This is the finding of a study by some Harvard guy reported here.
In the data, around 11 to 13 percent of the population was left-handed. And when broken down by gender — that is, comparing women to women and men to men — those lefties have annual earnings around 10 to 12 percent lower than those of righties, Goodman writes, which is equal to around a year of schooling. (That gap varied by survey and by gender, however.) Most of this gap can be attributed to “observed differences in cognitive skills and emotional or behavioral problems,” he writes, adding that since lefties tend to do more manual work than right-handers, the gap appears to be due to differences in cognitive abilities, not physical.
These problems only appear when the left-hander is the child of a right-handed mother. Like me.
Another study, reported in Wikipedia, came to a different conclusion:
In a 2006 U.S. study, researchers from Lafayette College and Johns Hopkins University concluded that there was no scientifically significant correlation between handedness and earnings for the general population, but among college-educated people, left-handers earned 10 to 15% more than their right-handed counterparts.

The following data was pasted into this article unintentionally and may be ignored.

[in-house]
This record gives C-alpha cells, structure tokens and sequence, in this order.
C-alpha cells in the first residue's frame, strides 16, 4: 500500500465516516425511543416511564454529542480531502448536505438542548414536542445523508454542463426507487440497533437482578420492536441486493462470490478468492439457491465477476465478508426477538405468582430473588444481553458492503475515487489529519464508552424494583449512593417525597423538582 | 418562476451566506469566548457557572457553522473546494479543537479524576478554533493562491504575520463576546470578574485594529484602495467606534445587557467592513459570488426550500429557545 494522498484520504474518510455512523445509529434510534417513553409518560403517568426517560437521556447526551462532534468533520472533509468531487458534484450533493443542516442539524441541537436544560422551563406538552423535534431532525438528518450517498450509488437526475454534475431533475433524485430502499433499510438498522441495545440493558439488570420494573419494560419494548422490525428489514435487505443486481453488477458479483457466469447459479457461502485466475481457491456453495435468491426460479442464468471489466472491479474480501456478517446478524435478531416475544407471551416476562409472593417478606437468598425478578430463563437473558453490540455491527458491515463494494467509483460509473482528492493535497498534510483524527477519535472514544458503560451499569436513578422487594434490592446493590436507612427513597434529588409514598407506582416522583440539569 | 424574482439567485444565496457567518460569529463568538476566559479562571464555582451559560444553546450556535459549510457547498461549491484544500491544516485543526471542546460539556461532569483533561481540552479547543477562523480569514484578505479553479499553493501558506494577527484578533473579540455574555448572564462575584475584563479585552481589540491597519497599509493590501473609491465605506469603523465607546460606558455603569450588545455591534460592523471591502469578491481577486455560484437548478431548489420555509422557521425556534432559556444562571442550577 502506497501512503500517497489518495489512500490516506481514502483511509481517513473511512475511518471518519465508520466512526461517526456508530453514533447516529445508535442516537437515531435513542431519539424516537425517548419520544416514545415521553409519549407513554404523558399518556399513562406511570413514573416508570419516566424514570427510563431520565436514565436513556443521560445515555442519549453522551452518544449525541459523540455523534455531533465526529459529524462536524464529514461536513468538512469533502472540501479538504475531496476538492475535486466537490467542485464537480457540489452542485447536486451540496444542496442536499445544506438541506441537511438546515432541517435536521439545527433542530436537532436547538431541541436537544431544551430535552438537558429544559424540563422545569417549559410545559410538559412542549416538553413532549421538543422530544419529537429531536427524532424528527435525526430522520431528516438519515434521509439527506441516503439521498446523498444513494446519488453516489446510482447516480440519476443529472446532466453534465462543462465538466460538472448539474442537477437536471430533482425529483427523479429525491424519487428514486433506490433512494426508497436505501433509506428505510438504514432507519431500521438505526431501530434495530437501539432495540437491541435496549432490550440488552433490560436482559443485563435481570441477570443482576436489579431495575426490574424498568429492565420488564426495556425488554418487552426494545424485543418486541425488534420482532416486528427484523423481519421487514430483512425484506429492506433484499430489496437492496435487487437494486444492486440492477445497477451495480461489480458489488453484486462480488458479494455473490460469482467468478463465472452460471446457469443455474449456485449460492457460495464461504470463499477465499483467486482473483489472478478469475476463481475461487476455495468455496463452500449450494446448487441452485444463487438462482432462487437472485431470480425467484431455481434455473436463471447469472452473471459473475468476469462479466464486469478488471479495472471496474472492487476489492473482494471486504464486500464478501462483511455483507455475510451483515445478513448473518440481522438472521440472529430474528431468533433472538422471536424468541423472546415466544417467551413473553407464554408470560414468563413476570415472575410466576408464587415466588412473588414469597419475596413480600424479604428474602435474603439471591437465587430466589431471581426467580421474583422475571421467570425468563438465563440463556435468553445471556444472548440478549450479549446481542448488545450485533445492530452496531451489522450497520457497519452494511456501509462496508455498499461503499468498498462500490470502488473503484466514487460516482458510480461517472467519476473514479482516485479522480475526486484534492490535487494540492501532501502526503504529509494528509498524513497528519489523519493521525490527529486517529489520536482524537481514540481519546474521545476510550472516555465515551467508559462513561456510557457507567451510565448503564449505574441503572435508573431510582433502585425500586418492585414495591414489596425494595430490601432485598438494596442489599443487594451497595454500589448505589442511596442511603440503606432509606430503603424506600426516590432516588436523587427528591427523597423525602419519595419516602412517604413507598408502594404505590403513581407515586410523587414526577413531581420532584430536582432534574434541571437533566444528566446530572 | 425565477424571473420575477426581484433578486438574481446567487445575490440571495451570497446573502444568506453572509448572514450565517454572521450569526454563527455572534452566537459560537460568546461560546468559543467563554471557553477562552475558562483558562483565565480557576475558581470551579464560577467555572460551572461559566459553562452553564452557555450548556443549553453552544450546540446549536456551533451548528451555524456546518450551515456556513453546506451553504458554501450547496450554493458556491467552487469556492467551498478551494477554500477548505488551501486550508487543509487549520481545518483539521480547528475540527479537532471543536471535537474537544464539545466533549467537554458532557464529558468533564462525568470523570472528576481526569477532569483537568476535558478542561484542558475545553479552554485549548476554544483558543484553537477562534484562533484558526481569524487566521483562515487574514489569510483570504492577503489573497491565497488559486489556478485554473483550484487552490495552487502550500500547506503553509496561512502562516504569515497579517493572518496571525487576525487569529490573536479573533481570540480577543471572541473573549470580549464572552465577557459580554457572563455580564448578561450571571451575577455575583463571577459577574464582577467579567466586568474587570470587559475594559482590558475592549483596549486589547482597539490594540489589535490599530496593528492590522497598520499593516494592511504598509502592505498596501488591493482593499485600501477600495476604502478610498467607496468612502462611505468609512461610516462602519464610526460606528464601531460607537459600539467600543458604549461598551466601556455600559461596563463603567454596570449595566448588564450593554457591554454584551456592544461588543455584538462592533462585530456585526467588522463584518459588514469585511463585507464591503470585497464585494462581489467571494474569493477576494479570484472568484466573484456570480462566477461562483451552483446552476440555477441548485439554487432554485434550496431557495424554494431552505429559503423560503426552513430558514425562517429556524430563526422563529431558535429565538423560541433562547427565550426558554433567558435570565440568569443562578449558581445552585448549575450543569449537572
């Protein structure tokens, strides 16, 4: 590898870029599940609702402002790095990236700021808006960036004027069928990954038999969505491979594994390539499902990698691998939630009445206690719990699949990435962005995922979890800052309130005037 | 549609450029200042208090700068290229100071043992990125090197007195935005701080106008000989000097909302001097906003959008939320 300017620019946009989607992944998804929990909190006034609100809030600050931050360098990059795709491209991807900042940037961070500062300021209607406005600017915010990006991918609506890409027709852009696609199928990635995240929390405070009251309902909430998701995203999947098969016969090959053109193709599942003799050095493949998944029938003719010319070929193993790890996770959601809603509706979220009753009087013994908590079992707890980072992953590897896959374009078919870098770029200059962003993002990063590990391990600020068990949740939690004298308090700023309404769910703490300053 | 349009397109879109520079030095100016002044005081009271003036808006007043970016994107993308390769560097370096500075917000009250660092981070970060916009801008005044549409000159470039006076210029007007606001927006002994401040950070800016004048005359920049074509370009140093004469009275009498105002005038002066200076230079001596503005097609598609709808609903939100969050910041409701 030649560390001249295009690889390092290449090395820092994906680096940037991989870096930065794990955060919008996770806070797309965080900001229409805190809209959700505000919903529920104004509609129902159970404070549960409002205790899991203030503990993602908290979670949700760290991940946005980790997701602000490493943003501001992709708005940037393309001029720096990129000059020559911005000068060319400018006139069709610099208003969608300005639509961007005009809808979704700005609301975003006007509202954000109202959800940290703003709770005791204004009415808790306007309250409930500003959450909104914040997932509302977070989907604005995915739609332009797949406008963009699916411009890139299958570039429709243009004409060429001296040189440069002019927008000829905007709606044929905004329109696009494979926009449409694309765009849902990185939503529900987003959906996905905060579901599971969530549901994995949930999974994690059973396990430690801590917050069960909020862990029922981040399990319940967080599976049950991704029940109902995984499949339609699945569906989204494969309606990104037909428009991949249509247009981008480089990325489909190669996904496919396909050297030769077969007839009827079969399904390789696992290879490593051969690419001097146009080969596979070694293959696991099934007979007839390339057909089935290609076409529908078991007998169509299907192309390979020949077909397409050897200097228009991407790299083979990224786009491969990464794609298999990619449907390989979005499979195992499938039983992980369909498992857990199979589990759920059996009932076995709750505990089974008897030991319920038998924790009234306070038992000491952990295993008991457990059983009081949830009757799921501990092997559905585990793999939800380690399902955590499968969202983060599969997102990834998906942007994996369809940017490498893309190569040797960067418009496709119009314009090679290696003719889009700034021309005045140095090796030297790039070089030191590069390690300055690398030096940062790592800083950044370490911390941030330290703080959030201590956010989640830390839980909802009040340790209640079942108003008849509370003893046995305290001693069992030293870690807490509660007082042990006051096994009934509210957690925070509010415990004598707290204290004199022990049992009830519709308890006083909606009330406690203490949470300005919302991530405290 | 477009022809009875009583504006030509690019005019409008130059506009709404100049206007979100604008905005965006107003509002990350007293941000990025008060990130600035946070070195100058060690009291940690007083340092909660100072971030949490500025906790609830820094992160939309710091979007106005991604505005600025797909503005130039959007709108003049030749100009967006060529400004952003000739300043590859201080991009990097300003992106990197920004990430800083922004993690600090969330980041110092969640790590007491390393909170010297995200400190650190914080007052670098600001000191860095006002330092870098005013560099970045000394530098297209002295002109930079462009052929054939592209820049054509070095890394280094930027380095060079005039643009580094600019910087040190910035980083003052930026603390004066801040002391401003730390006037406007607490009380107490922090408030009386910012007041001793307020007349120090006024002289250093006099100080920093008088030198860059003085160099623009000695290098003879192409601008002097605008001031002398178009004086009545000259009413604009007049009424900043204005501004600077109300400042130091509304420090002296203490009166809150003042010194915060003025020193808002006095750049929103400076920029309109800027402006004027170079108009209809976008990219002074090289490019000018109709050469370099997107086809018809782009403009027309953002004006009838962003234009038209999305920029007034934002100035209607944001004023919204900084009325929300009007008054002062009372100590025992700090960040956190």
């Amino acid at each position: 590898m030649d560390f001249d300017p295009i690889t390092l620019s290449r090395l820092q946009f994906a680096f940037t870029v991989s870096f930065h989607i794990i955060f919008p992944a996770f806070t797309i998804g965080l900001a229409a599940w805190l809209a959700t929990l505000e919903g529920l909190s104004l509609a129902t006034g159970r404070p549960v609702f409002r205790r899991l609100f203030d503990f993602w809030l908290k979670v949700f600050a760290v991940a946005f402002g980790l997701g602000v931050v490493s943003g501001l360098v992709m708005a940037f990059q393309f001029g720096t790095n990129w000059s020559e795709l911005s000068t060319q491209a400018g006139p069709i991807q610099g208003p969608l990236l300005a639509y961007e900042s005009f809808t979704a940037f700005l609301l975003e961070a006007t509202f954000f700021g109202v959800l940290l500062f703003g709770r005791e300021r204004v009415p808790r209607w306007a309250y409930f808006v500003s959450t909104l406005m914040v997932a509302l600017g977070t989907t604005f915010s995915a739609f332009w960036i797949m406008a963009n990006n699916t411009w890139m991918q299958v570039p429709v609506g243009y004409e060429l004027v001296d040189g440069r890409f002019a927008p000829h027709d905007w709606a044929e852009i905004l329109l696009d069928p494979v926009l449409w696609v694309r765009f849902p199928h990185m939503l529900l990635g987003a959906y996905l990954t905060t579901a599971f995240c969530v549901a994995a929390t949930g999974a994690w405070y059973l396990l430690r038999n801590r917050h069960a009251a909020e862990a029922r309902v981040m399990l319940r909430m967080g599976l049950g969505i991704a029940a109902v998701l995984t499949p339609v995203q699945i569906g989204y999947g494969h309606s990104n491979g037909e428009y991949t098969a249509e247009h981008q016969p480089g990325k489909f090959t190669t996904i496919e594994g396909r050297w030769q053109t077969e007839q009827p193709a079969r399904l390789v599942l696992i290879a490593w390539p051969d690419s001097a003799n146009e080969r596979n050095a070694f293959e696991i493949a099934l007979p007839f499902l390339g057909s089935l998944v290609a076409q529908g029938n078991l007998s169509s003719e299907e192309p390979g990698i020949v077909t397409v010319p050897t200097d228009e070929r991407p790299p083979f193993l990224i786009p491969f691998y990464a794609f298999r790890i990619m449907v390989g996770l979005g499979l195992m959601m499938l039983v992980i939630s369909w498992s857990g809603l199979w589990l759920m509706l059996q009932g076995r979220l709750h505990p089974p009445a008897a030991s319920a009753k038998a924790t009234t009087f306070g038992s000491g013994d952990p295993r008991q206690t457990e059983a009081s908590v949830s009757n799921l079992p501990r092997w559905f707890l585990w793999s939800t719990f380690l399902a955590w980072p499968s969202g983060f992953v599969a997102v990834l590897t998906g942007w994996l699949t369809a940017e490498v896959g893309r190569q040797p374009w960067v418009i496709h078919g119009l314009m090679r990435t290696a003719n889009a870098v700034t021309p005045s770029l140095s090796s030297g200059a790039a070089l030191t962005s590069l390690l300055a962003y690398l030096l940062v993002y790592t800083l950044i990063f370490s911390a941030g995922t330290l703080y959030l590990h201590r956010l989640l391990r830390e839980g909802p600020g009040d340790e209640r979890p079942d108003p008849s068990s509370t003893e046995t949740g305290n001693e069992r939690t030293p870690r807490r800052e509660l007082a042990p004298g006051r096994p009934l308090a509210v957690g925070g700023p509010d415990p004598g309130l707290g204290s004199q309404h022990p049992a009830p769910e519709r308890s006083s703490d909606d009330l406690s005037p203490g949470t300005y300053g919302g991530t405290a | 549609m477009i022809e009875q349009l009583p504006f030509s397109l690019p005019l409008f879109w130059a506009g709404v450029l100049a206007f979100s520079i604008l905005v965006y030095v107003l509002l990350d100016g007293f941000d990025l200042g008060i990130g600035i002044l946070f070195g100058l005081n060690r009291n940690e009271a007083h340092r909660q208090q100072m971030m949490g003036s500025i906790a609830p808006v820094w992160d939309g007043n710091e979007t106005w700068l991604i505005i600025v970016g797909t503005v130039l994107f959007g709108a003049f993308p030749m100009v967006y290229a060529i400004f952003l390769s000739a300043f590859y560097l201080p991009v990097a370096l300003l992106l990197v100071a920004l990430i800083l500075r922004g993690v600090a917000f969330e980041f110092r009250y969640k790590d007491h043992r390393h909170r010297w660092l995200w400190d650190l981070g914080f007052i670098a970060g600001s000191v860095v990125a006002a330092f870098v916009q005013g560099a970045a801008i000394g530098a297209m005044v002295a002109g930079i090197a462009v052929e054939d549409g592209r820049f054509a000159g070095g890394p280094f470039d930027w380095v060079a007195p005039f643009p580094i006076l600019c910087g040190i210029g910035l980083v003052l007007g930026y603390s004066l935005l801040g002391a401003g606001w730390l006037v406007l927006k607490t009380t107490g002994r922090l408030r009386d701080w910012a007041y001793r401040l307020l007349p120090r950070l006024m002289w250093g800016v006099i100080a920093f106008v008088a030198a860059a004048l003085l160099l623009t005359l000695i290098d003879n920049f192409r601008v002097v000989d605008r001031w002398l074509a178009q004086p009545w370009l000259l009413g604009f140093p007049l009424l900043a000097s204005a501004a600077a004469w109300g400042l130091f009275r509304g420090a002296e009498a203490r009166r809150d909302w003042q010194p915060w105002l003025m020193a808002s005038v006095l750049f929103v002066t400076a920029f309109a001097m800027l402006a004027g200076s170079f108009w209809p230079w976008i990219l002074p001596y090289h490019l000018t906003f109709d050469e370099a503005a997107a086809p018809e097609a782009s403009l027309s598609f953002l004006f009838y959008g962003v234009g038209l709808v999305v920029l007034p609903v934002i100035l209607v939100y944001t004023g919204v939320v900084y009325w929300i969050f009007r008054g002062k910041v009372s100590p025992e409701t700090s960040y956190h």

I am not smart enough to figure out why the two studies came up with different results..
The Vox article does throw us this bone:
Data has also shown that lefties, for example, are highly represented among high SAT-scorers and people with high IQs. What it may mean, Orszag notes, is that lefties are overrepresented in the intellectual stratosphere, but that for the population as a whole, it’s better to be a righty.
The “intellectual stratosphere” — I like that. On the other hand, there’s this, from Wikipedia:
There is a general tendency that the more violent a society is, the higher the proportion of left-handers.
There is presumably some advantage to being left-handed in hand-to-hand combat, because your opponent is less likely to have trained against people like you. (There’s a comparable effect in baseball, where left-handed batters are often helpless against left-handed pitchers, because they mostly face righties. This has led to the ultimate in baseball specialization, the southpaw who comes into the game in the late innings to face one critical left-handed batter, get him out, and then head for the showers.)
All in all, it’s a hard world for lefties. Now, in addition to being sinister, turns out we’re also cognitively impaired and doomed to earn less than our right-handed friends. Unless somehow we find ourselves in the intellectual stratosphere.
What about people who bat left and throw right?
That’s clearly an advantage in baseball, right? But I doubt that such people are in the intellectual stratosphere.
I guess you’re right. Just think about Ted Williams.
Well, I don’t have any statistical data to back me up, but empirical data from four decades of living with a left-handed wife tells me that we right-handers are the ones who are cognitively challenged. 🙂
That’s good enough data for me!